Morgan Lake talks coaching, technique, and chasing 2 meters

In 2021, Morgan Lake found herself without a coach as her existing coach was suspended. She asked Robbie Grabarz – a former Olympic silver medallist – to help her to the Tokyo Games.  What started as seeing him once or twice a week developed into him being her coach in 2022

Morgan says of their working relationship: “Obviously, he’s got that championship mindset, having won an Olympic medal and being a European champion. He’s been there and done it, and I think for me it’s then easier for me to be able to give over that trust is really because I’m thinking, ‘OK, he’s done it before,’ and that he wouldn’t have me do something which he didn’t think worked. So, I think the trust element is a really big thing for the mindset of going to a championship. Just the fact that it has to be a little bit different to any other competition.  It’s: ‘Where can you find those little gains when you get to the championships?’ Many girls will be jumping the same heights, be it similar level, or how you keep calm and relaxed through those championships.

Morgan Lake, photo by Getty Images for British Athletics

“And for me, one of the biggest things that Robbie helped me with last season was being calm at the majors. I got my opening high on the third attempt in qualifying in Budapest, which was such a nerve-wracking moment, but for that third attempt, he said, ‘Just breathe and stay calm and just jump it.’ And I think after that I was OK. I’m making it out to be a big thing, and so much pressure that it is just a high jump at the end of the day. You’re it’s doing the same thing you practice to do. So, I think mentality is the biggest thing”.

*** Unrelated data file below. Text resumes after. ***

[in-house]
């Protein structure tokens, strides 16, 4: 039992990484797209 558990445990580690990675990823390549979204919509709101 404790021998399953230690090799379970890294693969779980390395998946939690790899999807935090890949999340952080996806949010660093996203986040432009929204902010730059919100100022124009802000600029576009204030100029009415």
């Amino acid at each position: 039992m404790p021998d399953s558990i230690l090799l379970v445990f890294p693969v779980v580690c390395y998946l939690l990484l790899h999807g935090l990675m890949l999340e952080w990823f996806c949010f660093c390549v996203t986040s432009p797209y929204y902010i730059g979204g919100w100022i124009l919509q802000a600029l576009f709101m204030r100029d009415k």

Robbie Graberz, photo by Martin Bateman

I love it when you ask a field athlete about their technique, and they look like they could talk about it all day! Morgan had a lot to say about technique and training. “My technique has changed a lot, and I didn’t really realize it, but I was looking back at videos from the Rio Olympics, and I was unrecognizable. At that time, I went off a rolling start; I call it a short approach now. That’s a good rolling 8-7 or eight stride approach.  My running looks different. I was training as a heptathlete in 2016, so I didn’t have as much time to work on the technical side of the run-up. It was pretty much just pure speed and power, but now I think it’s a lot more about rhythm, and I guess I just have more time to work on that technical element. I didn’t realize it had changed that much. But it definitely has.  Even looking back at 2018, when I decided to go from a standing 10-stride approach, just the way I attack bars now is so different from back then, and that’s when I got my silver medal in the 2018 Commonwealth Games in Gold Coast. So, I didn’t realize how much it changed until I looked back over the years, but it definitely has.

LONDON, ENGLAND – JULY 22: Morgan Lake of Great Britain competes in the Women’s High Jump during Day Two of the Muller Anniversary Games at London Stadium on July 22, 2018 in London, England. (Photo by S Bardens – British Athletics/British Athletics via Getty Images)